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September 28th, 2010
01:42 PM ET

Celiac disease cases doubled every 15 years in study group

The rate of celiac disease is growing and the onset of gluten intolerance can occur in older people, a study in the Annals of Medicine found.

Celiac disease is an autoimmune disorder, triggered by eating the protein gluten, which is found in bread, pasta, cookies, pizza crust and many other foods containing wheat, barley or rye.  People with celiac disease cannot tolerate foods containing gluten and can experience an immune reaction in their small intestines, causing damage and other complications.

Researchers from the Center for Celiac Research at the University of Maryland School of Medicine and their colleagues found that the incidence of celiac disease has doubled every 15 years since 1974 in a population sample.

Blood samples from more than 3,500 adults showed that the number of people with blood markers for celiac disease rose from one in 501 in 1974 to one in 219 in 1989, according to the study.

The study detected a rising prevalence in celiac disease as the study participants aged - and two of them developed celiac disease in their late 60s.

"We provide evidence that [celiac disease] autoimmunity may develop at any age, even in the elderly," the authors concluded. "The sharp increase of CD prevalence observed in the US between the time window investigated in this study (1974 – 1989) and current time was apparently related to an increasing number of subjects that, in their adulthood, lost the immunological tolerance to gluten. The reasons for these changes are not clear but should be investigated among the many environmental factors favoring CD."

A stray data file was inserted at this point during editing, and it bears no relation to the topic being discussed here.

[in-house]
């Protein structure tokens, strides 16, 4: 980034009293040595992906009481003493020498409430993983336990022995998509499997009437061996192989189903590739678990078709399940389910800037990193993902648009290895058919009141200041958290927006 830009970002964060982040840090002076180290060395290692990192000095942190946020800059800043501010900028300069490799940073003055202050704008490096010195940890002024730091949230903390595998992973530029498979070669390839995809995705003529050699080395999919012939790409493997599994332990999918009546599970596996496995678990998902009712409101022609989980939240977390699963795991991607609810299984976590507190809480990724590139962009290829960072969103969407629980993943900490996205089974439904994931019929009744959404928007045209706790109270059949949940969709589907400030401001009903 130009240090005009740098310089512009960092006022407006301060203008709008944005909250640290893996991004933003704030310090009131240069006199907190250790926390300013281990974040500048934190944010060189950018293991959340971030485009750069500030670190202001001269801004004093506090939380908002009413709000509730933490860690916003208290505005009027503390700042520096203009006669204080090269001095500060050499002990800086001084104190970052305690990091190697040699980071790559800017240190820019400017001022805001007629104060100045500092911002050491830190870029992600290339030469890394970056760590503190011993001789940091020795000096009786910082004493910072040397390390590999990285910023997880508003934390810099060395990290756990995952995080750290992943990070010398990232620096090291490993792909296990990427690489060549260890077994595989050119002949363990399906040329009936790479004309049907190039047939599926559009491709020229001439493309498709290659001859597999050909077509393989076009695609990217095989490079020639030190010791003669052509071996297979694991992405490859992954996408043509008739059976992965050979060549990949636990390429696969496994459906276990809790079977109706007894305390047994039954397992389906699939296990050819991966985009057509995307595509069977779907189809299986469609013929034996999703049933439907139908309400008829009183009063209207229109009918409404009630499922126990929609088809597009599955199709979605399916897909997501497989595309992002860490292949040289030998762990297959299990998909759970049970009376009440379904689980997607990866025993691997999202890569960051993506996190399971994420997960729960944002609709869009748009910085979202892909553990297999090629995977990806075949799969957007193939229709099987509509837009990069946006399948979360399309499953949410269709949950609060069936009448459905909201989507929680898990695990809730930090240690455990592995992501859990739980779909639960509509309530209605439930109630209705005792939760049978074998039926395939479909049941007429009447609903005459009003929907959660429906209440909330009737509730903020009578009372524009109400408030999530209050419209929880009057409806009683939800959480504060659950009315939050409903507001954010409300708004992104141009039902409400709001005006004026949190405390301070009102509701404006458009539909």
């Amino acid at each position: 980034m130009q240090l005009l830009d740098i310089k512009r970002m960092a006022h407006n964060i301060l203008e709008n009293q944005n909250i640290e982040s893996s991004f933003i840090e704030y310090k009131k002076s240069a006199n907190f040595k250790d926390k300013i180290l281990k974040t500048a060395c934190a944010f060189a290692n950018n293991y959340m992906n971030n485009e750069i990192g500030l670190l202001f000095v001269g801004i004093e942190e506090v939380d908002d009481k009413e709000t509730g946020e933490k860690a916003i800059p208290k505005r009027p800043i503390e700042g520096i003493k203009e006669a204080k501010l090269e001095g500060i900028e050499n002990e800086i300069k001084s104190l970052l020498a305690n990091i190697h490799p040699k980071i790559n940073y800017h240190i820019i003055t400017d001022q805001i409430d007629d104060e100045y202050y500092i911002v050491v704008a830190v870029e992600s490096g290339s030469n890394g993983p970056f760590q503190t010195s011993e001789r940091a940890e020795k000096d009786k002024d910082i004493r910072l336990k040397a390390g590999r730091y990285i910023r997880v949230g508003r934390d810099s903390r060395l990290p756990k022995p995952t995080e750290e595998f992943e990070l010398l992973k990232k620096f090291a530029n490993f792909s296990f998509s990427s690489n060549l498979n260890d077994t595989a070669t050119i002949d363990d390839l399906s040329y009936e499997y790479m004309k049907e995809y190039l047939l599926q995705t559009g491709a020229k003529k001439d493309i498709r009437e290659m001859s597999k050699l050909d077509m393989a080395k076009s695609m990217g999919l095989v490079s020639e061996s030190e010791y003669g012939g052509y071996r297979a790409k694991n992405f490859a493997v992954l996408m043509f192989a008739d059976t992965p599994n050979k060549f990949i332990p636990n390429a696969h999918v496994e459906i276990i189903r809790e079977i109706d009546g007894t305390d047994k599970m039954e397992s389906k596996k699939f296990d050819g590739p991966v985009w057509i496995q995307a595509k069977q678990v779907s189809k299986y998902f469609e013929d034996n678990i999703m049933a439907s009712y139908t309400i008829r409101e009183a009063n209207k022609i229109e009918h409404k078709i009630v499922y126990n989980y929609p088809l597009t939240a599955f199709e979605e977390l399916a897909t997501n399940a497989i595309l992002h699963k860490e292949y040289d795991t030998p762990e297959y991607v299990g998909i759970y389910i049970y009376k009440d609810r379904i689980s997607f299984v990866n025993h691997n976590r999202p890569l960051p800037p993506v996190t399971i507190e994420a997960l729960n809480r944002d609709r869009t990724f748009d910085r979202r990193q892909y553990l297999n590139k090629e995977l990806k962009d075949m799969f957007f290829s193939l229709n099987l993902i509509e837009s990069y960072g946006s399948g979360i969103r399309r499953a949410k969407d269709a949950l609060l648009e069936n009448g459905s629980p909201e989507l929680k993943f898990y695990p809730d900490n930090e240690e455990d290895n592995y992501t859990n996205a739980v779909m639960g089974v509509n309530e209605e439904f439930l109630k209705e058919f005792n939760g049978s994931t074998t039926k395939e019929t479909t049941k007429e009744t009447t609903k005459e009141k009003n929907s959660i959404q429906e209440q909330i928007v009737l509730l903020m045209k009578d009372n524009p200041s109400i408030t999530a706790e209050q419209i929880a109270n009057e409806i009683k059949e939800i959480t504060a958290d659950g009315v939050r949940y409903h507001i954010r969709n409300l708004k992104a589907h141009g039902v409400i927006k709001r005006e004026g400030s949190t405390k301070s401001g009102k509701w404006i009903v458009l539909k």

The findings challenge the frequently held notion that the disorder develops during childhood. “This increase was due to an increasing number of subjects that lost the immunological tolerance to gluten in their adulthood,” researchers wrote.  The cause remains unclear.

The rate of the autoimmune disorder in the United States was estimated in a 2003 study to be  one in 133.


soundoff (78 Responses)
  1. Diana

    I think one of the reasons for the increase in CD is the over-diagnosis of this disease. I have first hand experience with this. I recently went for an endoscopy and the top of my small intestines appeared reddened. My doctor took a small biopsy and the pathologist who looked at it said that it has the markings of Celiac. This completely shocked me as my diet contains a lot of gluten and I have never had any problems with it. My doctor said he agreed with me and said to disregard the findings since I didn't have any other symptoms. I could have easily been diagnosed with a disease I never had.

    I think that doctors err too much on the side of caution to a fault. They are so afraid of being sued that they will diagnose a patient when there is only a small sign of the disease. I don't doubt that CD is becoming more prevalent, just not at the rate they believe. I think it has to do with our over-sterilized lifestyles, but I won't get into that.

    September 28, 2010 at 16:00 | Report abuse | Reply
    • Will

      You are wrong. If the villi of your intestines are comprimised then your food absorption is reduced. Depending on the severity and the progression rate over your lifetime it will affect you. Diagnosis is not descrete. They are shades of gray to every disorder.

      September 29, 2010 at 00:19 | Report abuse |
    • Sarah

      If your small intestine had the marking of celiac disease, then you have celiac disease. Some people with celiac have intense symptoms and some have very vague symptoms. Celiac is an autoimmune disease, so it can affect your whole body and not just your gut. Some people don't realize they were sick until they are healthy. My daughter has celiac and it was a fluke that we found out. We all thought she was healthy and thriving. But now that she eats gluten free and takes care of her celiac, it is clear that she was actually sick and is now thriving and full of energy.

      September 29, 2010 at 00:43 | Report abuse |
    • emaegf

      Diana you and many others have silent Celiac. Just because you don't have symptoms doesn't mean you don't have the disease. The biopsy proved that. But if you want real proof you can see and feel the cancers you can develop by not following the treatment for a disease you have tested positive for will show you the truth.

      September 29, 2010 at 02:55 | Report abuse |
    • Heidi